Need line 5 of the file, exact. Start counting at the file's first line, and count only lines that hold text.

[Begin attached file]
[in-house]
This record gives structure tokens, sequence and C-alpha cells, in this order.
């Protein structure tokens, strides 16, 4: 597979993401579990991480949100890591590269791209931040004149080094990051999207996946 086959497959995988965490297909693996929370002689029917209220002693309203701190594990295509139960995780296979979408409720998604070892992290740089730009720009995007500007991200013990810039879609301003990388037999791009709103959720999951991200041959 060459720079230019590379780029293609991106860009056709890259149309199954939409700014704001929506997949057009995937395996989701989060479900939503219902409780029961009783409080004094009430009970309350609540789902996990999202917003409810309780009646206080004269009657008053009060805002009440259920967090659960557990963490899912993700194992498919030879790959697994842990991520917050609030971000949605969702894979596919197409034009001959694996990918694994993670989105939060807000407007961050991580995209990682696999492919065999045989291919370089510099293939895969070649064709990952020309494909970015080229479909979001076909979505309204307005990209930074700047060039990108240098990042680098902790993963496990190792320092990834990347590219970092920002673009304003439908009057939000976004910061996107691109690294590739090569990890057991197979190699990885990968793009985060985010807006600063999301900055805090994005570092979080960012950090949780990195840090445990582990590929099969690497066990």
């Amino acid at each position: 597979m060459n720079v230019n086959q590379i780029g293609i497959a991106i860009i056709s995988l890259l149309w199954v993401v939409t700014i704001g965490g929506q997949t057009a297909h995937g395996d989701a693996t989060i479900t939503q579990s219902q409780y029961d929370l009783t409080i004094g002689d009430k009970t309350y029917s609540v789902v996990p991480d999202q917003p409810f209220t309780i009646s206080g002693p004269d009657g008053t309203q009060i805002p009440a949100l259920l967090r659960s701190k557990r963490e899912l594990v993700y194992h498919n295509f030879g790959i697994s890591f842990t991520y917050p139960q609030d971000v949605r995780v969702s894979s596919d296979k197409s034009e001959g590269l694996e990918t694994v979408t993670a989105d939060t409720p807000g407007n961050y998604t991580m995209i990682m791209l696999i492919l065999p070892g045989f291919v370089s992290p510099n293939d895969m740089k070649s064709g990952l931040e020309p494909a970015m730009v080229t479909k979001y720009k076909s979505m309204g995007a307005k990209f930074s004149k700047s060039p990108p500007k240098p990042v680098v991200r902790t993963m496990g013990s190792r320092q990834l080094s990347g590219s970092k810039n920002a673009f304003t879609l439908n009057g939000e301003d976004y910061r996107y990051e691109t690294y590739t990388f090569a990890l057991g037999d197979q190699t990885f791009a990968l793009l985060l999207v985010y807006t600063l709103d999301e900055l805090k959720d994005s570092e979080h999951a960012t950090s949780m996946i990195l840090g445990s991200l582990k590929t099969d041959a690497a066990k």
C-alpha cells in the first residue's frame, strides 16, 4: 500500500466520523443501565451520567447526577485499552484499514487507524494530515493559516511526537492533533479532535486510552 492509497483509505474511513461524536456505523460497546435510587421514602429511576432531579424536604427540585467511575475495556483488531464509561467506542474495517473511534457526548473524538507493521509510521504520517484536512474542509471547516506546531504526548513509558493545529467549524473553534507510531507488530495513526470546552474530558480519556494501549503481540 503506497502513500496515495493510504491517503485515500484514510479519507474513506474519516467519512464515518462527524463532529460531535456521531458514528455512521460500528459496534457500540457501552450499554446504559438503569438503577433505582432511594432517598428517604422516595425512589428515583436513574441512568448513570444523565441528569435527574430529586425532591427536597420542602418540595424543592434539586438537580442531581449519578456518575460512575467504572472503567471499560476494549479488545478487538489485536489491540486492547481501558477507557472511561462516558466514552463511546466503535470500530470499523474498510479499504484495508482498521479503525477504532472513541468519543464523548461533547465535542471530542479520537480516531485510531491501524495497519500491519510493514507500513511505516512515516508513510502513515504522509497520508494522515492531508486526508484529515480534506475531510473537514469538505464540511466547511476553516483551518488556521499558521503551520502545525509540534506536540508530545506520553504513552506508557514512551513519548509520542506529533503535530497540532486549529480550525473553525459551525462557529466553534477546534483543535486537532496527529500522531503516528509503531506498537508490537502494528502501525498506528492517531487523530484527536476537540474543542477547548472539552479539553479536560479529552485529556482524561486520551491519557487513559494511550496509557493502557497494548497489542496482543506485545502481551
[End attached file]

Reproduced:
C-alpha cells in the first residue's frame, strides 16, 4: 500500500466520523443501565451520567447526577485499552484499514487507524494530515493559516511526537492533533479532535486510552 492509497483509505474511513461524536456505523460497546435510587421514602429511576432531579424536604427540585467511575475495556483488531464509561467506542474495517473511534457526548473524538507493521509510521504520517484536512474542509471547516506546531504526548513509558493545529467549524473553534507510531507488530495513526470546552474530558480519556494501549503481540 503506497502513500496515495493510504491517503485515500484514510479519507474513506474519516467519512464515518462527524463532529460531535456521531458514528455512521460500528459496534457500540457501552450499554446504559438503569438503577433505582432511594432517598428517604422516595425512589428515583436513574441512568448513570444523565441528569435527574430529586425532591427536597420542602418540595424543592434539586438537580442531581449519578456518575460512575467504572472503567471499560476494549479488545478487538489485536489491540486492547481501558477507557472511561462516558466514552463511546466503535470500530470499523474498510479499504484495508482498521479503525477504532472513541468519543464523548461533547465535542471530542479520537480516531485510531491501524495497519500491519510493514507500513511505516512515516508513510502513515504522509497520508494522515492531508486526508484529515480534506475531510473537514469538505464540511466547511476553516483551518488556521499558521503551520502545525509540534506536540508530545506520553504513552506508557514512551513519548509520542506529533503535530497540532486549529480550525473553525459551525462557529466553534477546534483543535486537532496527529500522531503516528509503531506498537508490537502494528502501525498506528492517531487523530484527536476537540474543542477547548472539552479539553479536560479529552485529556482524561486520551491519557487513559494511550496509557493502557497494548497489542496482543506485545502481551